Operating the sound system from the mix position during a Sunday worship service, "it" all began when the first note from our grand piano was distorted.
We'd checked the piano channel and sound prior to the service, and all was fine.
My first reaction to the distortion now being produced was to reduce the gain on that console channel, thinking perhaps the piano player was "nailing" the keys very hard.
Yet the problem remained. Next, I did a pre-fade listen (PFL) in my headphones yes, it was definitely distortion on the piano channel, no question about it.
To capture sound from this grand piano, we use a magnetic pickup from Helpinstill Designs, which sends the original vibrations of the strings (the source of the piano's sound) directly to the mixing console.
Anyway, my next thought was that someone had accidentally bumped the pickup so that it was hitting some of the strings. Oh well, nothing could be done until the service ended, so I just did my best to work around and minimize the problem.
But a quick look right after the service showed that the pickup had not been disturbed. Finding nothing else apparently wrong either, we set up a couple of microphones to capture the piano in case we encountered the same problem during the next service, scheduled to start in less than 30 minutes.
And sure enough at the service began, here it came again - big-time piano distortion! We quickly switched over to the mics, which covered us without major incident.
But now I was completely perplexed. What could it be? Perhaps the pickup unit itself was failing my most logical guess at this point.
Prior to that evening's service, we needed to move the piano to a different location on the platform. Looking at the microphone cable linking the pickup to its jack in the floor box, it finally dawned on me to check that cable. Sure enough, it was going bad.
Thus, a $10 mic cable was compromising the sound of our $30,000 grand piano fed to our professional caliber sound system! It often is the simple things, isn't it? And yet another hard-earned lesson for yours truly.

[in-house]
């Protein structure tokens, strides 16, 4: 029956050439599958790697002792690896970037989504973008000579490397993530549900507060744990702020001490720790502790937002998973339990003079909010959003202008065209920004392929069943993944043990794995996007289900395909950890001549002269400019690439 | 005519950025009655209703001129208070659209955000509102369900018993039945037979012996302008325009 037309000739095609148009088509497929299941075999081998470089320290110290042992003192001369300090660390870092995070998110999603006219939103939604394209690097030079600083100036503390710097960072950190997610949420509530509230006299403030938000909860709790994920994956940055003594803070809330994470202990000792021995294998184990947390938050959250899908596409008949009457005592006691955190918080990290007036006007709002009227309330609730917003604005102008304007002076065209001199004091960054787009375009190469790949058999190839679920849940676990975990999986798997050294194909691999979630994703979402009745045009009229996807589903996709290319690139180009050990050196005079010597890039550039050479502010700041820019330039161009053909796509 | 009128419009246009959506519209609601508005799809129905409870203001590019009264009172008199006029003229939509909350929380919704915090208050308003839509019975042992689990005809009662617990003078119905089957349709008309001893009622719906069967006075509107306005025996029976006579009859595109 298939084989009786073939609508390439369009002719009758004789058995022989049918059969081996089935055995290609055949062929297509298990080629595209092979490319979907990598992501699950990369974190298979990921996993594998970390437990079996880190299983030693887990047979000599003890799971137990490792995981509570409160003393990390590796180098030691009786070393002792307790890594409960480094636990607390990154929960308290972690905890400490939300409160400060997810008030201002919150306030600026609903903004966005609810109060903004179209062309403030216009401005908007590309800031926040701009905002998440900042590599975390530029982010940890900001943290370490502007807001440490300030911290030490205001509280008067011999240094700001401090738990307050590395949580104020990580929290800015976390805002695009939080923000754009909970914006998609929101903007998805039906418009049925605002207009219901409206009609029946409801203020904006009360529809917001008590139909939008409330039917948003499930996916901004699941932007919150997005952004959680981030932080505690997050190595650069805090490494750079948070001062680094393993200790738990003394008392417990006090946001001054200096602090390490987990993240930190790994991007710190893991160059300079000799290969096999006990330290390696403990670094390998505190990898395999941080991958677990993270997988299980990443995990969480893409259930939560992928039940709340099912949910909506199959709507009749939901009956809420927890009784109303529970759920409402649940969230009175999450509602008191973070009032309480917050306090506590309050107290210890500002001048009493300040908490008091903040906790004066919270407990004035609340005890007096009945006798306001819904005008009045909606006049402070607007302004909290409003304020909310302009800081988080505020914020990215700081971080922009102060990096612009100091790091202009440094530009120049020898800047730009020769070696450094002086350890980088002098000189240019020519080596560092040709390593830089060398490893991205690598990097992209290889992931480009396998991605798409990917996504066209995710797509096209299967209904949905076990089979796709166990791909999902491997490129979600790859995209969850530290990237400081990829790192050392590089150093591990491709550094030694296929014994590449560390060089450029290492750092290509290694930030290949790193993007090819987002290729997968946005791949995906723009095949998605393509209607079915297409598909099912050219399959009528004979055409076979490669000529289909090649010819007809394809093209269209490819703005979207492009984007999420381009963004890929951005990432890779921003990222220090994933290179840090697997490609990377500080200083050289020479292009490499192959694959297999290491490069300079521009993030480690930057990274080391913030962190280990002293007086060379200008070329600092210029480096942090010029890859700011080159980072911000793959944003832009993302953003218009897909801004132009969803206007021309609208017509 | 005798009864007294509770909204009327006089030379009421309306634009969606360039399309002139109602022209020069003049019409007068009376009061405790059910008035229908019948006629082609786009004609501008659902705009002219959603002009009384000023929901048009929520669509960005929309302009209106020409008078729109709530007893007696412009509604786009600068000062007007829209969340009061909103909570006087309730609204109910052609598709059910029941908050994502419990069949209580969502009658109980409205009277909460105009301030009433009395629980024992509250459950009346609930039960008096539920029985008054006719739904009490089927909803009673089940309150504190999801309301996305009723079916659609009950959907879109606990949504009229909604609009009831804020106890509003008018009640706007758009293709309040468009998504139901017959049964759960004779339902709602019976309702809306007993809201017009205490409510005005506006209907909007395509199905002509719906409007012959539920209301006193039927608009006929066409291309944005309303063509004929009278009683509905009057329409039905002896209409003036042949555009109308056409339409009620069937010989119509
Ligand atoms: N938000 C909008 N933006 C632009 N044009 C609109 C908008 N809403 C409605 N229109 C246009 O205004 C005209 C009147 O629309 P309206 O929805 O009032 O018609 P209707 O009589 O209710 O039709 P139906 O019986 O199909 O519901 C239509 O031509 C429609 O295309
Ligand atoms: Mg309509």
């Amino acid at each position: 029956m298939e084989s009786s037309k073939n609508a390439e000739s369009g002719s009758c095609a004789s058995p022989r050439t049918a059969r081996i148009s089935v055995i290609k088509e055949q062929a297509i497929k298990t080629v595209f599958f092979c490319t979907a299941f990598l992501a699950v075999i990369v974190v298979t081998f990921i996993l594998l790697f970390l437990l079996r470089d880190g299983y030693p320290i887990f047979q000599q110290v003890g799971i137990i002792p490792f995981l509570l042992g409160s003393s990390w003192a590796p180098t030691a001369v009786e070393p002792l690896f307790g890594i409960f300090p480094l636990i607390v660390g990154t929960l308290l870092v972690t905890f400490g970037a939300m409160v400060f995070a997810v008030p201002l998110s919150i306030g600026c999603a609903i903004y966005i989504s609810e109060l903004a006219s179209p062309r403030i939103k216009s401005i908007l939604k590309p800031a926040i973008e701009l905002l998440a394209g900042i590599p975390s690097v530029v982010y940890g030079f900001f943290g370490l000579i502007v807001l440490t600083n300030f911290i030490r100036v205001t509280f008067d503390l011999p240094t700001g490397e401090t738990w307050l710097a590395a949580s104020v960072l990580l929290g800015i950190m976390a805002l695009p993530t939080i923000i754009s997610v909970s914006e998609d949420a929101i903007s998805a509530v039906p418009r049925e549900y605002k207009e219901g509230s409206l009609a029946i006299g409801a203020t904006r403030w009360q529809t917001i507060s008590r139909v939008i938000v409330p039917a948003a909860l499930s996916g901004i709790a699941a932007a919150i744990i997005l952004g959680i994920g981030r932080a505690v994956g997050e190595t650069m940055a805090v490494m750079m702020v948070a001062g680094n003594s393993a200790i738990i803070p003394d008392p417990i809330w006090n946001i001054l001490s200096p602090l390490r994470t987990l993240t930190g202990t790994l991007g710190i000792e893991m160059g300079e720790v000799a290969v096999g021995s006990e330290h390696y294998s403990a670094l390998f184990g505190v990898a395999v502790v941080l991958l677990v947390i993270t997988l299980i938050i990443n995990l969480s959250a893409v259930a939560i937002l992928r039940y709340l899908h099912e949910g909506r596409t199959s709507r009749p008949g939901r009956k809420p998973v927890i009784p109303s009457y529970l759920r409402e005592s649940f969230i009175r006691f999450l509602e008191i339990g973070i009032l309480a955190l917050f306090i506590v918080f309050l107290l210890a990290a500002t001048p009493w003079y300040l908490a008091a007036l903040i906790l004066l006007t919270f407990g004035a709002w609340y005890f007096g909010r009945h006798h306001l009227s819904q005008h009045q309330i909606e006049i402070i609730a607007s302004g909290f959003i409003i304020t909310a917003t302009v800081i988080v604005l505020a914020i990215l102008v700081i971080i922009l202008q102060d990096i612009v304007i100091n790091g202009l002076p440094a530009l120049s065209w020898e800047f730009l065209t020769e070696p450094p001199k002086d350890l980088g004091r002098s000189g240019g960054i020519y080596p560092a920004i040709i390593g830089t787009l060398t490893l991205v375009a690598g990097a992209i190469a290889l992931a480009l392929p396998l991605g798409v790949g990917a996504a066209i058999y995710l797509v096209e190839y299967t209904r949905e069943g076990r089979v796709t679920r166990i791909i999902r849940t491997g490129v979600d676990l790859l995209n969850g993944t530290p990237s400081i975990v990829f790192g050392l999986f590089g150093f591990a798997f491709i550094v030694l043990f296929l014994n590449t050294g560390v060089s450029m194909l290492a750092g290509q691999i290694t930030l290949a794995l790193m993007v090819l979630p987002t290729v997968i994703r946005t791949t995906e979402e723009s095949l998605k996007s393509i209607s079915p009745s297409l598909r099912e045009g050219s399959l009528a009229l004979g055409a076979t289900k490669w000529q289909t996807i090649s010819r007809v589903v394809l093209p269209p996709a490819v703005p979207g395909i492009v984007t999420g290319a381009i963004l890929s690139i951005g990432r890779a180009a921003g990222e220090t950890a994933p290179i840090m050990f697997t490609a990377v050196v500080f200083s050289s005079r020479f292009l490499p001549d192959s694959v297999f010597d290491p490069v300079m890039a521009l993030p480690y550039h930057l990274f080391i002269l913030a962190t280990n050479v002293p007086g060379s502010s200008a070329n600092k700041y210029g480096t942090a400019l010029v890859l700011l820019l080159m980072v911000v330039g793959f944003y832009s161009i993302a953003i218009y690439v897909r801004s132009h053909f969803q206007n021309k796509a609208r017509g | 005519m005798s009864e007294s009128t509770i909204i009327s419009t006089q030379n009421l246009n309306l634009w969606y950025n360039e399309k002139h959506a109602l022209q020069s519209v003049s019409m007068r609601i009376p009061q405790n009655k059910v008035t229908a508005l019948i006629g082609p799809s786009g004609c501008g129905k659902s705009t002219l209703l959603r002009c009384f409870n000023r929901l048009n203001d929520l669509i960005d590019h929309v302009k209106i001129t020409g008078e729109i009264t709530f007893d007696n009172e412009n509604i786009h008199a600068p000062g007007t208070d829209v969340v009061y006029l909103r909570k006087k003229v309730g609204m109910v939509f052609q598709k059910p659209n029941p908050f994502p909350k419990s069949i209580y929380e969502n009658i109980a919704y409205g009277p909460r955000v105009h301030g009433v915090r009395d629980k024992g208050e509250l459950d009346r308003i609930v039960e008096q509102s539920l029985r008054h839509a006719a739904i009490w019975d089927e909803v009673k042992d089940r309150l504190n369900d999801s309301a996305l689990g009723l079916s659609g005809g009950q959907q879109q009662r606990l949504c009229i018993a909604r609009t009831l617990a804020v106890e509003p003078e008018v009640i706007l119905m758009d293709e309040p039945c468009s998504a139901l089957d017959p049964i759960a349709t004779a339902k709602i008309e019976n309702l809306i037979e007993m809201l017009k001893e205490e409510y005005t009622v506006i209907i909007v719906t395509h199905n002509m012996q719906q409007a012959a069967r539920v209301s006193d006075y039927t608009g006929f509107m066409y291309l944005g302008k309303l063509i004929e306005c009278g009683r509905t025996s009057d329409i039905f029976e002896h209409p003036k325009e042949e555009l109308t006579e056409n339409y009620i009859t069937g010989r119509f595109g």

To avoid this disruptive and embarrassing problem, all I had to do was invest in better cables, and further, regularly (say, once a month) check the performance of each one with another small investment: a cable tester.
The truth is that our church already owns a very good cable tester made by Whirlwind (called, appropriately enough, the Tester), but I'd simply gotten out of the habit of using it regularly. Big mistake.
There are many models of cable testers available, and most are very simple to use and understand. A suitable one can be had for far less than $100 from your local contractor or retail store.
A device like the Whirlwind Tester can be interfaced with a variety of audio connectors, such as XLR, 1/4-inch and RCA.
Once connected, the tester quickly shows, via a simple read-out on the unit's front panel, if the cable and connector are working properly. Many will also show polarity (don't call it phase!) reversal.
A "hands-free" design is preferred to allow manipulation of the cable to locate intermittent problems. In particular, I "wiggle" the ends of the cable right next to the connector to check for intermittent problems, because this is the most likely location where they occur.
Cable testers and testing may not be the "glamour" aspect of audio, but it's a bedrock that allows the more glamorous parts (such as mixing) to flourish. Why let one of the least expensive aspects of a system be its weakest link?
Gary Zandstra has worked in church production and as an AV systems integrator for more than 35 years. He's also contributed numerous articles to ProSoundWeb over the past decade.